The History of Paper Mills in Hertfordshire

Photo:Pickford Mill house, before demolition in 1971.  All indications of mill-race or pond have disappeared beneath the factory units.

Pickford Mill house, before demolition in 1971. All indications of mill-race or pond have disappeared beneath the factory units.

Cat no Digitised slides 138

Photo:Extract from 1898 OS map showing the millpond and mill-race

Extract from 1898 OS map showing the millpond and mill-race

LHS archives, photo Rosemary Ross, May 2012

Approximate site of Pickford Mill - redeveloped as Millstone Close in 2016

Pickford 1775 (on the Lea in Batford)

By Eric Thomas Finerty - 'The Paper Maker' June 1957

The earliest reference to Pickford is found in a Sun Fire Insurance Co policy dated 1st Feb 1775, which records that Francis Owen insured "his corn and paper mills....utensils and stock"

Between 1786 and 1800 in the parish registers nine births were recorded and the four fathers concerned were described as "papermakers".  From this one may fairly conclude that Pickford was a small vat mill.

About this time it was taken over by Thomas Vallance, who had previously leased Hatfield Mill.  This he let to Thomas Creswick in 1796, to whom he subsequently sold the lease in 1800.  It is therefore possible that Vallance may have gone to Pickford as early as 1796.  The mill remained in the occupation of the Vallance family for more than 30 years.  In 1813 Thomas Vallance and his eldest son Edmund gave up their wholesale stationery business in Cheapside, and limited themselves to the selling of paper made at Pickford where they took up residence.  By 1816 the mill, now No 404 in the Uxbridge Collection on the Excise List, had passed to Edmund, who was succeeded by his younger brother William in 1824.

However, in 1833 the mill was purchased by Edward Jones, of Budge Row, London.  In 1785 at the early age of 10 he had entered the paper-staining business of Mr Heath, of Well Court, Queen Street, London, and eventually became a partner.  Later, in 1810, he started on his own account as a wholesale stationer and hot-presser, and because business flourished he purchased Pickford Mill in 1833.  Unfortunately the manufacture of paper was not successful and by 1847 the mill had been given up.  The business he began has now become the large firm of Samual Jones & Co., who specialise in gummed papers.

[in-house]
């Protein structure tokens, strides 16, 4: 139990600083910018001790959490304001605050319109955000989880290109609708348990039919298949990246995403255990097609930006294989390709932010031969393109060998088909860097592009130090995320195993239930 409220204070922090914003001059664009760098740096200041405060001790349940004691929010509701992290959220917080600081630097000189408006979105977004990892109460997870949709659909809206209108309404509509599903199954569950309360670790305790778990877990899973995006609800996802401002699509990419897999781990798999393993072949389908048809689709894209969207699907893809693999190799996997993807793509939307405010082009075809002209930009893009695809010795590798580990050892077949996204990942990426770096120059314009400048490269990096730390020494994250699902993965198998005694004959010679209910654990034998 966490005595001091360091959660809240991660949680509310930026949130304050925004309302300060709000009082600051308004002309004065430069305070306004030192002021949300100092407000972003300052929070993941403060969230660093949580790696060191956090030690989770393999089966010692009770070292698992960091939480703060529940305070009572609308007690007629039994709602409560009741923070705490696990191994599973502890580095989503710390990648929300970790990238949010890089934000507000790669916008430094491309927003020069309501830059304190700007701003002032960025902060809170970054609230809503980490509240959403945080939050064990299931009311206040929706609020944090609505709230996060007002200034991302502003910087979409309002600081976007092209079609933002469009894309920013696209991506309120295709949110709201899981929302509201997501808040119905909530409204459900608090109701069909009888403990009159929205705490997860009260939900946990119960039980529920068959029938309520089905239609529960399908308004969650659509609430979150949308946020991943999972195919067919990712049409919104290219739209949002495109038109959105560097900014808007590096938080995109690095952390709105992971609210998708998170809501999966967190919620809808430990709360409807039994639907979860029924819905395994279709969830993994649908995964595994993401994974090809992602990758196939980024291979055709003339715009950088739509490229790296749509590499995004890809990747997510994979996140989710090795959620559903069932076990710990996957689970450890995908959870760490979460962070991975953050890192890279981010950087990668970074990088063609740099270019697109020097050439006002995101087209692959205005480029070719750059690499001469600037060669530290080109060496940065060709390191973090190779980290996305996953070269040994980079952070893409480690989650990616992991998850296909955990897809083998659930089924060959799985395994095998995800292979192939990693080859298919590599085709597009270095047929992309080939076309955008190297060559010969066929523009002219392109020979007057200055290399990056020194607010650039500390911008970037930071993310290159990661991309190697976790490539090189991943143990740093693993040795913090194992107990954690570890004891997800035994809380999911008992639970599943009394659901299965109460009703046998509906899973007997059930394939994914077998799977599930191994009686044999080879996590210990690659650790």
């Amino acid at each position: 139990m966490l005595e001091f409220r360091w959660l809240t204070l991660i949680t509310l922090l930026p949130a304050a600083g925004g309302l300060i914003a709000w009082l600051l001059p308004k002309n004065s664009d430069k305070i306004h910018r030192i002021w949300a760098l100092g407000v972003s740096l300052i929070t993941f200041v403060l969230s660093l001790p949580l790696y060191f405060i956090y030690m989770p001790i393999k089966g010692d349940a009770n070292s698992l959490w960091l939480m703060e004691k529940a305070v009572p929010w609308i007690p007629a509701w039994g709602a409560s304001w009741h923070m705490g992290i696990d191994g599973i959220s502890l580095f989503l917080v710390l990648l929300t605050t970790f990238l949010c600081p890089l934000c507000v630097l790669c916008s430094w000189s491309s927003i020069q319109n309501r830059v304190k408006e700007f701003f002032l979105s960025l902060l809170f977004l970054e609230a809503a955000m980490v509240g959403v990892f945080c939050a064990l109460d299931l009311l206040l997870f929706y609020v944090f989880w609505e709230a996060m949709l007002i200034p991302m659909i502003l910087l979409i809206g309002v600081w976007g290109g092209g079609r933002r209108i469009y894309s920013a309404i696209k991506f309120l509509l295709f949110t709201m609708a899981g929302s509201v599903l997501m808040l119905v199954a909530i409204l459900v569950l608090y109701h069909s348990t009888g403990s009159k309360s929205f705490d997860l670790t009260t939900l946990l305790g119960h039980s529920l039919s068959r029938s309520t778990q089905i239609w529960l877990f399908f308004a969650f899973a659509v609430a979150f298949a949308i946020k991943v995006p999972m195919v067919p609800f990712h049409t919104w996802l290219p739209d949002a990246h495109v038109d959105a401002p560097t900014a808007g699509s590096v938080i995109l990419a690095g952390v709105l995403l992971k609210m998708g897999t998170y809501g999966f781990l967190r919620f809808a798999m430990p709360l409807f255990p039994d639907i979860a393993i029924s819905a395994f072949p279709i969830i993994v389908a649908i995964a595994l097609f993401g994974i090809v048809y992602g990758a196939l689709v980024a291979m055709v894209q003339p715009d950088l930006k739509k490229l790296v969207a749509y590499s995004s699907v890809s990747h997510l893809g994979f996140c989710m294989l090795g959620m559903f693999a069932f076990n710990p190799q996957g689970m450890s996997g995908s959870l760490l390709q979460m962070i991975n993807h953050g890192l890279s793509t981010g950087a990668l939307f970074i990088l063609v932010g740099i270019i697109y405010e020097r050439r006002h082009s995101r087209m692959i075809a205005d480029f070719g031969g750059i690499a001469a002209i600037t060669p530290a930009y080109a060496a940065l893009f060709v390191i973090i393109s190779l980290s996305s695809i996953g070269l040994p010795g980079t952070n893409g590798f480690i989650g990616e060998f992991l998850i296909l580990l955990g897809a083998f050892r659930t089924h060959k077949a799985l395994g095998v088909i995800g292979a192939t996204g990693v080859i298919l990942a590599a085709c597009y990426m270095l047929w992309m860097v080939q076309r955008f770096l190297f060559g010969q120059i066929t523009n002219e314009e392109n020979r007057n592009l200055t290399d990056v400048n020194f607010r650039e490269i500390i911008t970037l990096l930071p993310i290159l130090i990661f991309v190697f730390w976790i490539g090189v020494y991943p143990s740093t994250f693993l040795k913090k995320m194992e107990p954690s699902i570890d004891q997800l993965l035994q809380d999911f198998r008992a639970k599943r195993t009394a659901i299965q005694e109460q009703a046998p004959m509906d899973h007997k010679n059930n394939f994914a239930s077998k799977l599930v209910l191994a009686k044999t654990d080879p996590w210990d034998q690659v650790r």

His successor, Shadrock Clark, was the last paper maker to occupy Pickford Mill.  His tenure was very short for in 1849 he became bankrupt. 

This page was added by David Hinton on 27/05/2011.
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In 1821 Elizabeth Read visited family friends at The Dissenting Grammar School for Boys at Blakesley's (now Harpenden Hall). During her visit she recorded riding past Pickford Paper Mill on Saturday, 22 September. On 28 September she visited the paper mill at Two Waters, Hemel Hempstead. Her diary describes the visit:

"We asked for admission and were conducted through a pretty garden to the yard where Mr Nichols met us and conducted us first to the place where rags are torn to pieces or ground and put into vats to soak - in one of these is a wheel to reduce the pulp to a finer quality. We then went to the machine and found it in a very large room - at one end are vessels containing the pulp - it is conducted from these by pipes into another where it is mixed with water - it runs from this on on the machine, which is a sort of cloth of fine wire stretched out for several yards over rollers and rather ascending from the vessel that the water might run down and nothing but the pulp be left on the wires. The machine is kept in a constant jogging motion that the pulp may be kept of an equal thickness. It then passes between two heavy rollers one of which is covered with a sort of felt and after being carried a little further it is wound round a large reel. When a great quantity is wrapped round this it is lifted up and another put into its place in a curious manner - the paper is then cut off the first and taken into the drying rooms divided into parts each containing five or six sheets. They are then beaten with sticks by little boys till the sheets are separated, when they are sorted and packed for sale."

LHS archives: BF 20/8(b)

By Rosemary Ross
On 06/05/2014

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